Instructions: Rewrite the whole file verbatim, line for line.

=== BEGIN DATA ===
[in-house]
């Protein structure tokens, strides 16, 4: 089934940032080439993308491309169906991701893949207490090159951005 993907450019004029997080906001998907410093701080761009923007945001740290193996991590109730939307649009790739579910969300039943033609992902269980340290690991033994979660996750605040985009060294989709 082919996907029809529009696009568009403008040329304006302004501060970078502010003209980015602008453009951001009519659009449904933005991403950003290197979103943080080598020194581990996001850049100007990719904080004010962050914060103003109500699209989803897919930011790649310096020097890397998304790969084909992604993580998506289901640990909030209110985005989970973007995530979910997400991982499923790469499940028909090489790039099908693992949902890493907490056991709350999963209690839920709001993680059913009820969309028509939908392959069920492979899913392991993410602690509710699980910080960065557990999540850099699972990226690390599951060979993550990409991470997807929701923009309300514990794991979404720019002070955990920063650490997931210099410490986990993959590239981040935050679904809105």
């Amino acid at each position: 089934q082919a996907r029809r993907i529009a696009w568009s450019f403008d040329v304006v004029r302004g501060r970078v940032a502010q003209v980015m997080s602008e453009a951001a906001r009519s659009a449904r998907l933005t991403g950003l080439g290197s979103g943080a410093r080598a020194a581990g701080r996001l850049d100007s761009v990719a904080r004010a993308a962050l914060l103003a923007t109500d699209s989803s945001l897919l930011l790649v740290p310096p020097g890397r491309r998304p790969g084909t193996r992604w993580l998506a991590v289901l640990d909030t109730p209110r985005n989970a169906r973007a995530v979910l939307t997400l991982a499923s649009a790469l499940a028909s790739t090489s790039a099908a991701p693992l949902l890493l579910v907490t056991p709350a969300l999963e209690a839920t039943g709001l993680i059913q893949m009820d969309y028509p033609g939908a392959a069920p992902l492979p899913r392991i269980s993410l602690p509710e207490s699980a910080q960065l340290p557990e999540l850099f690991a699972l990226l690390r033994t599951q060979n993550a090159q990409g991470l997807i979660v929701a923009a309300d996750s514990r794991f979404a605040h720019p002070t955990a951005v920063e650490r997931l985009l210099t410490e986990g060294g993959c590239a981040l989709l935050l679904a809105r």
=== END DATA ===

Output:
[in-house]
């Protein structure tokens, strides 16, 4: 089934940032080439993308491309169906991701893949207490090159951005 993907450019004029997080906001998907410093701080761009923007945001740290193996991590109730939307649009790739579910969300039943033609992902269980340290690991033994979660996750605040985009060294989709 082919996907029809529009696009568009403008040329304006302004501060970078502010003209980015602008453009951001009519659009449904933005991403950003290197979103943080080598020194581990996001850049100007990719904080004010962050914060103003109500699209989803897919930011790649310096020097890397998304790969084909992604993580998506289901640990909030209110985005989970973007995530979910997400991982499923790469499940028909090489790039099908693992949902890493907490056991709350999963209690839920709001993680059913009820969309028509939908392959069920492979899913392991993410602690509710699980910080960065557990999540850099699972990226690390599951060979993550990409991470997807929701923009309300514990794991979404720019002070955990920063650490997931210099410490986990993959590239981040935050679904809105």
């Amino acid at each position: 089934q082919a996907r029809r993907i529009a696009w568009s450019f403008d040329v304006v004029r302004g501060r970078v940032a502010q003209v980015m997080s602008e453009a951001a906001r009519s659009a449904r998907l933005t991403g950003l080439g290197s979103g943080a410093r080598a020194a581990g701080r996001l850049d100007s761009v990719a904080r004010a993308a962050l914060l103003a923007t109500d699209s989803s945001l897919l930011l790649v740290p310096p020097g890397r491309r998304p790969g084909t193996r992604w993580l998506a991590v289901l640990d909030t109730p209110r985005n989970a169906r973007a995530v979910l939307t997400l991982a499923s649009a790469l499940a028909s790739t090489s790039a099908a991701p693992l949902l890493l579910v907490t056991p709350a969300l999963e209690a839920t039943g709001l993680i059913q893949m009820d969309y028509p033609g939908a392959a069920p992902l492979p899913r392991i269980s993410l602690p509710e207490s699980a910080q960065l340290p557990e999540l850099f690991a699972l990226l690390r033994t599951q060979n993550a090159q990409g991470l997807i979660v929701a923009a309300d996750s514990r794991f979404a605040h720019p002070t955990a951005v920063e650490r997931l985009l210099t410490e986990g060294g993959c590239a981040l989709l935050l679904a809105r």